The limitations of the Transnationalised State thesis in neo-Gramscian IR: the grounds for a Strategic-Relational Approach

Marco Antonio de Meneses Silva
2010 Universitas: Relações Internacionais  
This article addresses recent critical literature in International Relations, on the transnationalisation of the state. It identifies a trend within neo-Gramscian thinking on the matter that awards excessive credence to the agential nature of hegemony with regards to the transnational state, class formation and alliances. In order to correct the imbalance implicit in the inherent instrumentalism of such accounts, a dialectical approach is suggested. This entails re-examining the Gramscian
more » ... the Gramscian notion of the historic bloc on the one hand, and the employment of the Strategic-Relational Approach (SRA) of Jessop on the other. As a consequence, both challenge the phenomena of transnationalisation, indicating the need for alternative conceptualisations in the debates on the state, globalisation, and hegemony. The article finds that structural readings of the historic bloc, and the SRA initiatives reveal the limitations of the current literature in conventional neo-Gramscian thinking, in addition to the need for further developing readings on the state and hegemony. contend that the bias towards agency might well be balanced by engaging with analyses that award greater emphases on structures. Here, structures are understood as the amalgam of social and material forces, the latter in relation to production. There is a relatively static nature to the material forces of production, which deems them the least variable elements in historical development. The elementality of the superstructure challenges the organic limits imposed by the action of the superstructure. The notion of a transnationalised state arguably neglects theorising over capitalism and the state that has occurred for some time. We are left with the impression that many authors working within neo-Gramscian International Relations have attempted to further the application of concepts such as that of hegemony with little regard to previous debates on capitalism and the state. I do not intend to deny the power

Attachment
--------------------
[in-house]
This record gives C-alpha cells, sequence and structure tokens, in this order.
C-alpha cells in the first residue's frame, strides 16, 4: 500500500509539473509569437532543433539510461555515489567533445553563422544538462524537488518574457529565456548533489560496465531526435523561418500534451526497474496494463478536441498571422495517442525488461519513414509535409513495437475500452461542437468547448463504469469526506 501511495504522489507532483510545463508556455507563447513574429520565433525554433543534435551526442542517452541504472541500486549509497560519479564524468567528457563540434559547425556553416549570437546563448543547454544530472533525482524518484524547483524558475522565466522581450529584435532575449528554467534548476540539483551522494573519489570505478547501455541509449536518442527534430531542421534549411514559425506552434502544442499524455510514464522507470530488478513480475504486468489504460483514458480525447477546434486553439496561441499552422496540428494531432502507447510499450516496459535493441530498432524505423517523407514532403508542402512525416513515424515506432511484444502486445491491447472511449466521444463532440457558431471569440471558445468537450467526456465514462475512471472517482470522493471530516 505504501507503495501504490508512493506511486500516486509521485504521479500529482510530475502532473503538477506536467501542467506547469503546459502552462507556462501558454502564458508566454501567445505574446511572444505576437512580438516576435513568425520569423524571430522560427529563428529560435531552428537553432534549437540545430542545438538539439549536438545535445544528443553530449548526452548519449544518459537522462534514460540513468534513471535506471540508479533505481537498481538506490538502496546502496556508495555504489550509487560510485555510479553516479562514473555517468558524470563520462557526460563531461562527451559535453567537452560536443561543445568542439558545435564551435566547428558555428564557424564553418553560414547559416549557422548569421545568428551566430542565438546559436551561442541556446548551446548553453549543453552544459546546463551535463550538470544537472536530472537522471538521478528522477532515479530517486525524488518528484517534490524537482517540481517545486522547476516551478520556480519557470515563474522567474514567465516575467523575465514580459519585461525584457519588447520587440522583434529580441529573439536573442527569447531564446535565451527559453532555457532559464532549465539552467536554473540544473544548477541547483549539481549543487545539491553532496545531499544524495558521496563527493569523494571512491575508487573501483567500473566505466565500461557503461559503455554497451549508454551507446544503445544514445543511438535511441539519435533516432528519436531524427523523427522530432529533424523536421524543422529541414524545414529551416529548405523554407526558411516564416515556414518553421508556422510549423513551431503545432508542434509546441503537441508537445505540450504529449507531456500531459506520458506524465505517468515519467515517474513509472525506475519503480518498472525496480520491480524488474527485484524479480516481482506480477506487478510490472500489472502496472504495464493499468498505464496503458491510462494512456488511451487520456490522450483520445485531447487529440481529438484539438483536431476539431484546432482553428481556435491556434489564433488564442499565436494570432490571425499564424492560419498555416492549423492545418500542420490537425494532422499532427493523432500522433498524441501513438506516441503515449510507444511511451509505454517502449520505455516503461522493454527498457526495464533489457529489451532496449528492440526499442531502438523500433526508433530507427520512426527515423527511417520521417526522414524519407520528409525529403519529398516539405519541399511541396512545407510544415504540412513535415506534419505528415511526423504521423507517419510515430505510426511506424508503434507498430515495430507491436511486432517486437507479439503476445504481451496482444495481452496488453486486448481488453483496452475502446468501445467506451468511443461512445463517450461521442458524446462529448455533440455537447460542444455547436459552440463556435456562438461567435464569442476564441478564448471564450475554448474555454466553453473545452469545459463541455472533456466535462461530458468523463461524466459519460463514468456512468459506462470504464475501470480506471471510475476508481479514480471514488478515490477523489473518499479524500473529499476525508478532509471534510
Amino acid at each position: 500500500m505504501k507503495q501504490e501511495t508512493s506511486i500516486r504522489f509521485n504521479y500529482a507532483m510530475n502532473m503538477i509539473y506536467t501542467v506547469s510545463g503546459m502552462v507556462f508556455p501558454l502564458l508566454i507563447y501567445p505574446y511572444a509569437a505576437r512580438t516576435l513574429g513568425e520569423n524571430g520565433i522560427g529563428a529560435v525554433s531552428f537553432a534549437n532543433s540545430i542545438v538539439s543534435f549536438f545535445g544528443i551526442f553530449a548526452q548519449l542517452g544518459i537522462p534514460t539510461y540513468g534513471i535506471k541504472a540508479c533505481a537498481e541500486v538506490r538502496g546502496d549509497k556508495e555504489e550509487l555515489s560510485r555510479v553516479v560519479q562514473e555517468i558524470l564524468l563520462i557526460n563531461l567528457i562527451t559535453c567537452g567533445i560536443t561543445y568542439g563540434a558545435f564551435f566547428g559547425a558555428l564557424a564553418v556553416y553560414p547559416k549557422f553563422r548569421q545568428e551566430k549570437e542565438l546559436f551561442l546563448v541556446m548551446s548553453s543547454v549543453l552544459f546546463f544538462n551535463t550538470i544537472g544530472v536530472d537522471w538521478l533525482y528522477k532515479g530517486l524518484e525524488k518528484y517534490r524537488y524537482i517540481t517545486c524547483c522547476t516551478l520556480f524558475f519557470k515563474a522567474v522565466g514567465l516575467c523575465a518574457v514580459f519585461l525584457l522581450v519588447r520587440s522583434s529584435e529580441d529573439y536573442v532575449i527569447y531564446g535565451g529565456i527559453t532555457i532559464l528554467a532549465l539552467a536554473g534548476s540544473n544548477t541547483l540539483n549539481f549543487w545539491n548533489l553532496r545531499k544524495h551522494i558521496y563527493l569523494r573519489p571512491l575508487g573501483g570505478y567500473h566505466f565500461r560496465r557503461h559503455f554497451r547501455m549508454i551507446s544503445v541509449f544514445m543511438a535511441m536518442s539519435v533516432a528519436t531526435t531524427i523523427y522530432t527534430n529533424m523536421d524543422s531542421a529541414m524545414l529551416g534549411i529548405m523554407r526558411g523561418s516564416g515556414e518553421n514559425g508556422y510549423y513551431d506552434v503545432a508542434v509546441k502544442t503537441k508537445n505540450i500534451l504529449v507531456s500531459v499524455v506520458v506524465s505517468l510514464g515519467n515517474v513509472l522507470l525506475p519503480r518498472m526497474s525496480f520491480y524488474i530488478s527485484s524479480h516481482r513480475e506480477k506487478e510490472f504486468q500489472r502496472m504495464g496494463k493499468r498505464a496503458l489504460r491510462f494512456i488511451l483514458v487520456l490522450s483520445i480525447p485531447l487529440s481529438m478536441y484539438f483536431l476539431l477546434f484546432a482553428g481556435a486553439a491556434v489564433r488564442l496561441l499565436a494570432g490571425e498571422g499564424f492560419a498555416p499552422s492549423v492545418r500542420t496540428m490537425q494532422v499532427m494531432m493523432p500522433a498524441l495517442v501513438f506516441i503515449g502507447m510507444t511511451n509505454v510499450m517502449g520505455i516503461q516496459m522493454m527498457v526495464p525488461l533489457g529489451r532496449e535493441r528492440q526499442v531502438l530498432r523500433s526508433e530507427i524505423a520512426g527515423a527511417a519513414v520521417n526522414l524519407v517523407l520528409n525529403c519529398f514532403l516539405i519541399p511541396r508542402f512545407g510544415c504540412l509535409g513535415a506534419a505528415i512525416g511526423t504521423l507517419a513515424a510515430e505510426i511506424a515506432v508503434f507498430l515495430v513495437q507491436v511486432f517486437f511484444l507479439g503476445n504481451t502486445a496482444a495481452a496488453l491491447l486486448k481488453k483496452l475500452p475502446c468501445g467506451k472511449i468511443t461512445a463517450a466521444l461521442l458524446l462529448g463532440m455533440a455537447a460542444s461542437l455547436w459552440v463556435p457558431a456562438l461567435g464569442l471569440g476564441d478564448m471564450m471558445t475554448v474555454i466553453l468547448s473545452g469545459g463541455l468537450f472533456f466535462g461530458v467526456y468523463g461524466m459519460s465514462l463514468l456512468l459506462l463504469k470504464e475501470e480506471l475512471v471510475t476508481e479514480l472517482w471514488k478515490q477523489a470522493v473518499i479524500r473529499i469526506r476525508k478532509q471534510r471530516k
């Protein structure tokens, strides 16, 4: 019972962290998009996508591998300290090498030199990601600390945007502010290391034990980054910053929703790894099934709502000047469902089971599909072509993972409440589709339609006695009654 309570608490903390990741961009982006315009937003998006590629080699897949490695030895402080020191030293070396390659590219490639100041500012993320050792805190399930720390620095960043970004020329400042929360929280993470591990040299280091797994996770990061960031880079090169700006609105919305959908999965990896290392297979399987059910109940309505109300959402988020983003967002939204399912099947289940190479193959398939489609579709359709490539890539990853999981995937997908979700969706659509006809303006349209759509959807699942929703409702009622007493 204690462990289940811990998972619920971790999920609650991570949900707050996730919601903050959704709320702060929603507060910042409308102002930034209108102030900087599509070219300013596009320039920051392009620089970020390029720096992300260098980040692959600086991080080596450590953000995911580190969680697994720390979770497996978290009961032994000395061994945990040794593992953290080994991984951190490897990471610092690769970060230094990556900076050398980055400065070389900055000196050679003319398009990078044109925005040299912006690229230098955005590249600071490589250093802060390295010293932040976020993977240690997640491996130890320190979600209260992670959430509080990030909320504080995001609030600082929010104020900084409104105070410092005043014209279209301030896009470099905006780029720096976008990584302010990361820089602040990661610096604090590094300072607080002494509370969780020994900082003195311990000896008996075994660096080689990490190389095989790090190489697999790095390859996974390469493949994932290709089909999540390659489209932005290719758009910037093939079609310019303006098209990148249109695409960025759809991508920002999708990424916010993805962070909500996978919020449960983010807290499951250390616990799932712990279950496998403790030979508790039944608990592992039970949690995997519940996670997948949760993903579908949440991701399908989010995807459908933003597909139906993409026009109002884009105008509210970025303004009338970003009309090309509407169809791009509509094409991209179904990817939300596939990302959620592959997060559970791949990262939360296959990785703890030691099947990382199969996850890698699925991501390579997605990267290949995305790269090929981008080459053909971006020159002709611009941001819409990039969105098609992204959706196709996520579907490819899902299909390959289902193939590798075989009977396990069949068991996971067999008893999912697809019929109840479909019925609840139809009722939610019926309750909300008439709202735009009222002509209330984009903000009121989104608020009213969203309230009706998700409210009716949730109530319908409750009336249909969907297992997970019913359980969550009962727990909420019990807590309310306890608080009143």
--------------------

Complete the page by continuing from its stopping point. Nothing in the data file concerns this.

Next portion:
doi:10.5102/uri.v8i1.1246 fatcat:vj3aqh4n3vhxzd6p7edyqj6qya